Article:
and may include blistering in the mouth and nose.



Passing less water (urine) than normal or passing no water.

Not known (frequency cannot be estimated from the available
data)

Seeing, feeling or hearing things that are not there
(hallucinations).

Flushing of your skin.
Possible side effects with hydrochlorothiazide
(frequency not known)

Inflammation of a salivary gland.

A reduced number of blood cells and/or platelets in your
blood. You may notice tiredness, an infection (which may be
serious), fever, feeling breathless or that you bruise or bleed
more easily.

Loss of appetite.

An increase in the amount of sugar (glucose) in your blood
(hyperglycaemia).

Sugar in your urine.

An increase in the amount of uric acid in your blood.

Altered levels of substances in your blood (for example low
sodium and potassium). You may notice muscle weakness,
thirst, ‘pins and needles’, cramps or feeling sick.

Raised or high levels of fats in your blood (including
cholesterol).

Feeling restless.

Depression.

Difficulty sleeping.

Tingling feelings such as ‘pins and needles’.

Feeling light headed.

Changes to your vision that can make things look yellow.

Problems with your sight for a short time.

Severe eye pain with redness and sudden blurred vision. If
you have a suddenly painful red eye tell your doctor
immediately; you may need treatment to avoid permanent
loss of vision.

A spinning feeling (vertigo).

Feeling faint (especially when standing up).

Damage to blood vessels causing red or purple spots in the
skin.

Difficulty breathing. You may feel breathless if your lungs get
inflamed or have fluid on them.

Stomach irritation.

Diarrhoea.

Constipation.

Inflammation of the pancreas. This causes moderate to
severe pain in the stomach.

Yellowing of your skin or the whites of your eyes (jaundice).

Skin problems including rash caused by sensitivity to
sunlight, rash, severe rash that develops quickly with
blistering or peeling of the skin and possibly blistering in the
mouth, activating or worsening of existing lupus conditions or
appearance of unusual skin reactions.

Allergic reactions.

Muscle cramps and muscle weakness.

Kidney problems which may be severe (shown in blood
tests).

Fever.

Weakness.
Do not be concerned by this list of possible side effects. You may
not get any of them.
Reporting of side effects
If you get any side effects, talk to your doctor, pharmacist or
nurse. This includes any possible side effects not listed in this
leaflet. You can also report side effects directly via the Yellow
Card Scheme at: www.mhra.gov.uk/yellowcard.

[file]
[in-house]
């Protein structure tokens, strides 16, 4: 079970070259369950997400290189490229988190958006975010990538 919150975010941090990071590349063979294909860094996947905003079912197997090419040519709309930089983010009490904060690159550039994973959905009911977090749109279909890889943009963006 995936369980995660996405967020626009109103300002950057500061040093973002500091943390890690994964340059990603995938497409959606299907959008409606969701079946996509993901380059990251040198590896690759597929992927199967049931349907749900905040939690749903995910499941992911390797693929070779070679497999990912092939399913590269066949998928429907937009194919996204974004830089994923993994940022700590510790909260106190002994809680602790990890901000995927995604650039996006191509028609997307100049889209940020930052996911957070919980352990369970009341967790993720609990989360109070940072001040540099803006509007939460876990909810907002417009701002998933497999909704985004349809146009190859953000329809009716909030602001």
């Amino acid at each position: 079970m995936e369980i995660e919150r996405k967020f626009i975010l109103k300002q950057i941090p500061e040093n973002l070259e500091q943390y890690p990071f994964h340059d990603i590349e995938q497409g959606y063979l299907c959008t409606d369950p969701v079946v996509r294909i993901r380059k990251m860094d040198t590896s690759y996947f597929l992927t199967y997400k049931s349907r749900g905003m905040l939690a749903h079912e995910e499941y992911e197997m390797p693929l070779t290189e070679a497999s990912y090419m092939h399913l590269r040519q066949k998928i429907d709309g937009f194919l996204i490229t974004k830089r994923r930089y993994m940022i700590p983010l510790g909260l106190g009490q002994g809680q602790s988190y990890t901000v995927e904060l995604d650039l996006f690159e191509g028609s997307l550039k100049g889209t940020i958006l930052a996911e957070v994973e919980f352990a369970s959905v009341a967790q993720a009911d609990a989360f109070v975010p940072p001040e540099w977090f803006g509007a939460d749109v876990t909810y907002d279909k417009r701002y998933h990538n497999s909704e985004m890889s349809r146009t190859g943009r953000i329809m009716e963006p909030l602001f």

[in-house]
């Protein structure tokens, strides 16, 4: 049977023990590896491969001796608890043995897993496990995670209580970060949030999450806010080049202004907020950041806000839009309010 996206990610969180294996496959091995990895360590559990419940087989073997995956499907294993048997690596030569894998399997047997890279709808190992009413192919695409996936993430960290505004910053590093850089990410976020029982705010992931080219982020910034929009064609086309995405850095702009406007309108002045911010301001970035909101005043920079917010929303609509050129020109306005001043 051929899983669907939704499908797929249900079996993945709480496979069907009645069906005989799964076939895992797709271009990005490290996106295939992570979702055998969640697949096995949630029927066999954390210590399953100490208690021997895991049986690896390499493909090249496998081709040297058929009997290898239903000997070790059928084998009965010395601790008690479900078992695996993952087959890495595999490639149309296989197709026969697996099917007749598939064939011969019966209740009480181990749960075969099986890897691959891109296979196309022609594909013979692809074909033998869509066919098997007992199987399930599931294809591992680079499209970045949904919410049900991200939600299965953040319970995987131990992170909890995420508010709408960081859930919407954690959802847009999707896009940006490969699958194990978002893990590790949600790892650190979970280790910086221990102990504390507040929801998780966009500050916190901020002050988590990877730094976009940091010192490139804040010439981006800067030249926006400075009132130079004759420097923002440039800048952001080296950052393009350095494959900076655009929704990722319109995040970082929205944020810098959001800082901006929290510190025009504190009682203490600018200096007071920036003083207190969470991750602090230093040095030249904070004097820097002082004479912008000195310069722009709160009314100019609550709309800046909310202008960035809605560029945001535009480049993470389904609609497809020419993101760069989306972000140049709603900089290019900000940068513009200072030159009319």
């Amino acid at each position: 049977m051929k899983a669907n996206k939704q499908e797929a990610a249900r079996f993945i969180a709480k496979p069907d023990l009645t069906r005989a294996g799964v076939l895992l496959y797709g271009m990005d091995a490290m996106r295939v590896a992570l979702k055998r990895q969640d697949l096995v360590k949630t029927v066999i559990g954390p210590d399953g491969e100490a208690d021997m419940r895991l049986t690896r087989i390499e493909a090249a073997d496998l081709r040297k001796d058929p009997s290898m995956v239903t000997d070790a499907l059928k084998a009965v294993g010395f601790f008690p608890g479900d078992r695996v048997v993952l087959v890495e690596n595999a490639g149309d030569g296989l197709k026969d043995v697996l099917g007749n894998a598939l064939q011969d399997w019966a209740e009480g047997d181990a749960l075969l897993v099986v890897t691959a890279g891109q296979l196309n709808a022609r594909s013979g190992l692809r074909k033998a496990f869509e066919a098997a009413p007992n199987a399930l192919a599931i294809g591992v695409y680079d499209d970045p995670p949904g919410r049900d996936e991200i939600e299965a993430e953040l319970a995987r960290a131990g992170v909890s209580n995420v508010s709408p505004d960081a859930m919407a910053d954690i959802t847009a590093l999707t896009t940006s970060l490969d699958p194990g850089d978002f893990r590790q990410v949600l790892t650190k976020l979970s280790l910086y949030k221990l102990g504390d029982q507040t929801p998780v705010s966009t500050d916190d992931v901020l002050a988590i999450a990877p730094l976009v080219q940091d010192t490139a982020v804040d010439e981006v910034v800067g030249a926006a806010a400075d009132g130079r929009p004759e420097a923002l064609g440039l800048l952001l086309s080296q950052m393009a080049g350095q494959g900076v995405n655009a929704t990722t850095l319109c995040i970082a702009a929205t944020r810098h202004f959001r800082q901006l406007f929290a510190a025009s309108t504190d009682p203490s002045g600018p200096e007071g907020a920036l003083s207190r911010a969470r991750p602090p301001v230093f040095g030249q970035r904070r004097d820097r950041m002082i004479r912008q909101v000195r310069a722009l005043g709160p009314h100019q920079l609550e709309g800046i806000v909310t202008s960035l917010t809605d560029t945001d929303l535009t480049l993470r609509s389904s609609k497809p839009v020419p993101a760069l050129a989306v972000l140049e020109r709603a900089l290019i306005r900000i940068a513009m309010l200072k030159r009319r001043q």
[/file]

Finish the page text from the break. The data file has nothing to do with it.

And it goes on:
By reporting side effects you can help provide more information
on the safety of this medicine.

5. How to store Zestoretic
Keep out of the sight and reach of children.
Do not take your tablets after the expiry date that is stated on the
blister strip and the carton. The expiry date refers to the last day
of that month.
Do not store above 30°C. Protect from light.
Medicines should not be disposed of via waste water or
household waste. Ask your pharmacist how to dispose of
medicines no longer required. This will help to protect the
environment.
If the tablets show any signs of deterioration or discolouration,
consult your pharmacist for advice. If damaged please tell your
doctor or pharmacist.
6. Contents of the pack and other information
What Zestoretic contains
Each tablet contains 20mg of lisinopril as the dihydrate and
12.5mg of hydrochlorothiazide.
Also contains: magnesium stearate, maize starch, mannitol,
pregelatinised starch and calcium hydrogen phosphate.
What Zestoretic looks like and contents of the pack
Zestoretic 20 mg/12.5 mg Tablets are white, round uncoated with
markings ‘20 12.5’ on one side and a break line on the other.
The break line is not intended for breaking the tablets.
Zestoretic tablets are available in calendar blister packs of 28 and
56 tablets.
Zestoretic 20mg/12.5mg Tablets

PL 20774/1359

POM

Manufactured by: AstraZeneca UK Ltd, Silk Road Business Park,
SK10 2NA Macclesfield, Cheshire, UK or Biofabri, S.L. La Relva,
s/n Porrino 36400 Pontevedra, Spain. Procured from within the
EU: Product Licence Holder: Quadrant Pharmaceuticals Ltd,
Lynstock House, Lynstock Way, Lostock, Bolton BL6 4SA.
Repackaged by Maxearn Ltd, Bolton BL6 4SA.
Leaflet revision date: 16th February 2015
Zestoretic is a registered trademark of AstraZeneca UK Limited.
PP2/1359/V3

Expand view ⇕

Source: Medicines and Healthcare Products Regulatory Agency

Disclaimer: Every effort has been made to ensure that the information provided here is accurate, up-to-date and complete, but no guarantee is made to that effect. Drug information contained herein may be time sensitive. This information has been compiled for use by healthcare practitioners and consumers in the United States. The absence of a warning for a given drug or combination thereof in no way should be construed to indicate that the drug or combination is safe, effective or appropriate for any given patient. If you have questions about the substances you are taking, check with your doctor, nurse or pharmacist.

Hide